SOURCE: Aelan Cell Technologies

Aelan Cell Technologies

August 03, 2015 13:34 ET

Punctuating Messages Encoded in Human Genome With Transposable Elements

SAN FRANCISCO, CA--(Marketwired - Aug 3, 2015) - Since the classical studies of Jacob and Monod in the early 1960s, it has been evident that genome sequences contain not only blueprints for genes and the proteins that they encode, but also the instructions for a coordinated regulatory program that governs when, where and to what extent these genes and proteins are expressed. The execution of this regulatory code is what allows for the creation of very different cell- and tissue-types from the same set of genetic instructions found in the nucleus of every cell. A recent study published in PNAS (July 27, 2015) shows that critical aspects of this regulatory program are encoded by genomic sequence elements that were previously thought to be mere "junk DNA" with no important functions. 

The vast majority of the human genome (~98% of the total genetic information) is not dedicated to encoding proteins, and this non-coding sequence was initially designated as "junk DNA" to underscore its lack of apparent function. Much of the so-called junk DNA in our genomes has accumulated over evolutionary time due to the activity of retrotransposable elements (RTEs), which are capable of moving (transposing) from one location to another in the genome and make copies of themselves when they do so. These elements have been considered as genomic parasites that exist by virtue of their ability to replicate themselves to high numbers within genomes without providing any beneficial function for the hosts in which they reside. However, recent studies on RTEs have shown that they can in fact encode important functions, and much of their functional activity turns out to be related to how genomes are regulated. RTEs have been linked to stem cell function, tissue differentiation, cancer progression and ultimately to aging and age-related pathologies.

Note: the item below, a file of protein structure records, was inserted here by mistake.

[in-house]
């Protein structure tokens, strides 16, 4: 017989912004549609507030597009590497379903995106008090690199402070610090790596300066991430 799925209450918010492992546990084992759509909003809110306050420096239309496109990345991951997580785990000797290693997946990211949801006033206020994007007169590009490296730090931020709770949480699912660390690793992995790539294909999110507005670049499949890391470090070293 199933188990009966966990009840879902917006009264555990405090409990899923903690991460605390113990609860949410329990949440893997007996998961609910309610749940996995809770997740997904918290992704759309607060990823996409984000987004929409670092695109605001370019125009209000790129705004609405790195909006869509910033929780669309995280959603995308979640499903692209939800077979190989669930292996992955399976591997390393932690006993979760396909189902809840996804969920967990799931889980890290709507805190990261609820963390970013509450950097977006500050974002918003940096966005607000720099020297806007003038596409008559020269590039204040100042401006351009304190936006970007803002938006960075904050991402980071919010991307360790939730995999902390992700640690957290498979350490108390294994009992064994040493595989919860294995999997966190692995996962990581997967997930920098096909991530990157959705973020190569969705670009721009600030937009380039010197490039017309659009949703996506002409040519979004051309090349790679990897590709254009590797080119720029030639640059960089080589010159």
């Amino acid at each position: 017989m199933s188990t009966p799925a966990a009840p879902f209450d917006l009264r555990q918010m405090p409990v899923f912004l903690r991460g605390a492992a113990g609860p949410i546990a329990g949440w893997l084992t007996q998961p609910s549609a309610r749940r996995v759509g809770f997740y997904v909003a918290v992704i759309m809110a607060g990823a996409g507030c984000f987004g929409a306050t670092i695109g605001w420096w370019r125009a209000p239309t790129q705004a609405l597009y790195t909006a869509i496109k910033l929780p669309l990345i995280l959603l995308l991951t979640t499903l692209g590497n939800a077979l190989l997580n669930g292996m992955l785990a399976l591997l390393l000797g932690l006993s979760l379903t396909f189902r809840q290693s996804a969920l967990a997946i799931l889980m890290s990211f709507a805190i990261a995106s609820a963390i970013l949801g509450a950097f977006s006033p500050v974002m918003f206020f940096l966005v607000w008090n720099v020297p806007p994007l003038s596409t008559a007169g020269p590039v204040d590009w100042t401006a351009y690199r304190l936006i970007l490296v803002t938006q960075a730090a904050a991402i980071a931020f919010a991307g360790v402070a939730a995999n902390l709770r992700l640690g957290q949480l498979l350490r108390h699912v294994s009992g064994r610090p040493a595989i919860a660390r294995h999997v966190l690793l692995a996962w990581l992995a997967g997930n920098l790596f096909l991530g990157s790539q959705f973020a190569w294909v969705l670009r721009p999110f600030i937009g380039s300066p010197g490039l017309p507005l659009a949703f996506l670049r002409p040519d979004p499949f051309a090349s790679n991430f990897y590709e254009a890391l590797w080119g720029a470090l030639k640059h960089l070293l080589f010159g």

The study by Wang et al. recently published in PNAS (July 27, 2015) provides a new perspective on the role that RTE-derived sequences play in the precise execution of the human genome's regulatory program. This study found that one particular class of RTEs -- Mammalian-wide Interspersed Repeats (MIRs) -- can serve as genetic landmarks that help to target specific regulatory mechanisms to a large number of genomic sites and thereby lead to the coordinated regulation of the genes located nearby these sites.

This discovery was spearheaded by a team of computational biologists, led by Dr. King Jordan, Associate Professor and Director of the Bioinformatics Graduate Program at the Georgia Institute of Technology, who performed a "big data" analysis of massive datasets generated by hundreds of scientists from dozens of laboratories around the world working as part of the "Encyclopedia of DNA Elements" or ENCODE project. Their comprehensive and integrated data analysis, conducted primarily by Dr. Jianrong Wang from Dr. Jordan's team, allowed them to pinpoint the location of thousands of individual MIR elements in the human genome that appear to function as so-called "boundary elements" in T lymphocyte cells of the immune system.

Boundary elements are epigenetic regulatory sequences that separate transcriptionally active regions of the human genome from transcriptionally silent regions in a cell-type specific manner. In so doing, these critical regulatory elements help to provide distinct identities to different cell types, although they all contain identical sets of information. The regulatory programs that underlie these cell- and tissue-specific functions and identities are based largely on genome packaging. Genes that should not be expressed in a given cell or tissue are located in tightly packaged regions of the genome and inaccessible to the transcription factors that would otherwise turn them on. These boundary elements help to establish the geography of genome packaging by delineating the margins between silent regions in which genes are not expressed and active regions in which they are. In this critical role, boundary elements help to control the timing and extent of gene expression across the entire genome. As a result, defects in the organization of the genome by boundary elements are highly relevant for physiological and pathological processes.